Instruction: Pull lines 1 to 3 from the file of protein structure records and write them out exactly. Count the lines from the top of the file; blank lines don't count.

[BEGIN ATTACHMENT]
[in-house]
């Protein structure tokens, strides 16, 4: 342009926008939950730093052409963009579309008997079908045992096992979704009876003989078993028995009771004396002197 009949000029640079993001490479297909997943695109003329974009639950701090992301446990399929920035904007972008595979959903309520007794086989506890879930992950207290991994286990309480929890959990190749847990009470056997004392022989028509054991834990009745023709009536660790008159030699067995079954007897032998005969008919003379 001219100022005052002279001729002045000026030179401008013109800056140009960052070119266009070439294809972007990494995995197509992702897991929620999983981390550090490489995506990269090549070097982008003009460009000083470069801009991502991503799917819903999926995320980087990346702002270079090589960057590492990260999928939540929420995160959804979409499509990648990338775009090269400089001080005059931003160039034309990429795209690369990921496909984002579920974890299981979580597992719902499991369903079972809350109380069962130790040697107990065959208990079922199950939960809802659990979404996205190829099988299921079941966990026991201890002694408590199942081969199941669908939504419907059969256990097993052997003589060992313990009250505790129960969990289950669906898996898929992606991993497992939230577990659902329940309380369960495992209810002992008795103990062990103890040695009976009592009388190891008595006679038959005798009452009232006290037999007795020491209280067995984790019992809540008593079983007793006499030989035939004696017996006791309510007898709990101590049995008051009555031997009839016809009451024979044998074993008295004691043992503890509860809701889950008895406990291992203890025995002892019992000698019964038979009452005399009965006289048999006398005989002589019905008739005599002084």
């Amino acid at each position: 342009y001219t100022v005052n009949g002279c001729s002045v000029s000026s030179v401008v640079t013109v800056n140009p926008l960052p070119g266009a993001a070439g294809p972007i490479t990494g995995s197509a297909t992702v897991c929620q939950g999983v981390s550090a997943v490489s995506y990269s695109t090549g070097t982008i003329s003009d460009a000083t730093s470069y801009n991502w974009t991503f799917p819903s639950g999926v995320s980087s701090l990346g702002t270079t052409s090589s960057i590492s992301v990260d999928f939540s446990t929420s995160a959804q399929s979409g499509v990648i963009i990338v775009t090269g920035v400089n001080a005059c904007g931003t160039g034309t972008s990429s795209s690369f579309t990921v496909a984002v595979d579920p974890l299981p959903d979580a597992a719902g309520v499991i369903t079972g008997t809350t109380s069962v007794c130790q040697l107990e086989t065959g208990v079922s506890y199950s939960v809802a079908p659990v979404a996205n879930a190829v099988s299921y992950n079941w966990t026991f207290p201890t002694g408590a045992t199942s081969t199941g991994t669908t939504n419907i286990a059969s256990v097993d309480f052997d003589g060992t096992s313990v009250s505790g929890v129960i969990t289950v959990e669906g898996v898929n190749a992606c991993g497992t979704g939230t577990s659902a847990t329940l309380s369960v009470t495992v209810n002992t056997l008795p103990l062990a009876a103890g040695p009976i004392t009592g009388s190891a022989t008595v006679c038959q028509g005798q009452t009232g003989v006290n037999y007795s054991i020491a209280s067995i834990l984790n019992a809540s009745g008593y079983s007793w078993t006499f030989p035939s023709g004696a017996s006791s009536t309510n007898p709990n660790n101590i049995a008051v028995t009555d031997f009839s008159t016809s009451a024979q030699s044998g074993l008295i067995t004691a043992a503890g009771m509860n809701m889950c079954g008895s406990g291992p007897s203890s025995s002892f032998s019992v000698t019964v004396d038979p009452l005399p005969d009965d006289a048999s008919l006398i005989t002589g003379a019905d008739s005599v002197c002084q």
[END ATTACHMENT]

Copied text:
[in-house]
């Protein structure tokens, strides 16, 4: 342009926008939950730093052409963009579309008997079908045992096992979704009876003989078993028995009771004396002197 009949000029640079993001490479297909997943695109003329974009639950701090992301446990399929920035904007972008595979959903309520007794086989506890879930992950207290991994286990309480929890959990190749847990009470056997004392022989028509054991834990009745023709009536660790008159030699067995079954007897032998005969008919003379 001219100022005052002279001729002045000026030179401008013109800056140009960052070119266009070439294809972007990494995995197509992702897991929620999983981390550090490489995506990269090549070097982008003009460009000083470069801009991502991503799917819903999926995320980087990346702002270079090589960057590492990260999928939540929420995160959804979409499509990648990338775009090269400089001080005059931003160039034309990429795209690369990921496909984002579920974890299981979580597992719902499991369903079972809350109380069962130790040697107990065959208990079922199950939960809802659990979404996205190829099988299921079941966990026991201890002694408590199942081969199941669908939504419907059969256990097993052997003589060992313990009250505790129960969990289950669906898996898929992606991993497992939230577990659902329940309380369960495992209810002992008795103990062990103890040695009976009592009388190891008595006679038959005798009452009232006290037999007795020491209280067995984790019992809540008593079983007793006499030989035939004696017996006791309510007898709990101590049995008051009555031997009839016809009451024979044998074993008295004691043992503890509860809701889950008895406990291992203890025995002892019992000698019964038979009452005399009965006289048999006398005989002589019905008739005599002084």
């Amino acid at each position: 342009y001219t100022v005052n009949g002279c001729s002045v000029s000026s030179v401008v640079t013109v800056n140009p926008l960052p070119g266009a993001a070439g294809p972007i490479t990494g995995s197509a297909t992702v897991c929620q939950g999983v981390s550090a997943v490489s995506y990269s695109t090549g070097t982008i003329s003009d460009a000083t730093s470069y801009n991502w974009t991503f799917p819903s639950g999926v995320s980087s701090l990346g702002t270079t052409s090589s960057i590492s992301v990260d999928f939540s446990t929420s995160a959804q399929s979409g499509v990648i963009i990338v775009t090269g920035v400089n001080a005059c904007g931003t160039g034309t972008s990429s795209s690369f579309t990921v496909a984002v595979d579920p974890l299981p959903d979580a597992a719902g309520v499991i369903t079972g008997t809350t109380s069962v007794c130790q040697l107990e086989t065959g208990v079922s506890y199950s939960v809802a079908p659990v979404a996205n879930a190829v099988s299921y992950n079941w966990t026991f207290p201890t002694g408590a045992t199942s081969t199941g991994t669908t939504n419907i286990a059969s256990v097993d309480f052997d003589g060992t096992s313990v009250s505790g929890v129960i969990t289950v959990e669906g898996v898929n190749a992606c991993g497992t979704g939230t577990s659902a847990t329940l309380s369960v009470t495992v209810n002992t056997l008795p103990l062990a009876a103890g040695p009976i004392t009592g009388s190891a022989t008595v006679c038959q028509g005798q009452t009232g003989v006290n037999y007795s054991i020491a209280s067995i834990l984790n019992a809540s009745g008593y079983s007793w078993t006499f030989p035939s023709g004696a017996s006791s009536t309510n007898p709990n660790n101590i049995a008051v028995t009555d031997f009839s008159t016809s009451a024979q030699s044998g074993l008295i067995t004691a043992a503890g009771m509860n809701m889950c079954g008895s406990g291992p007897s203890s025995s002892f032998s019992v000698t019964v004396d038979p009452l005399p005969d009965d006289a048999s008919l006398i005989t002589g003379a019905d008739s005599v002197c002084q």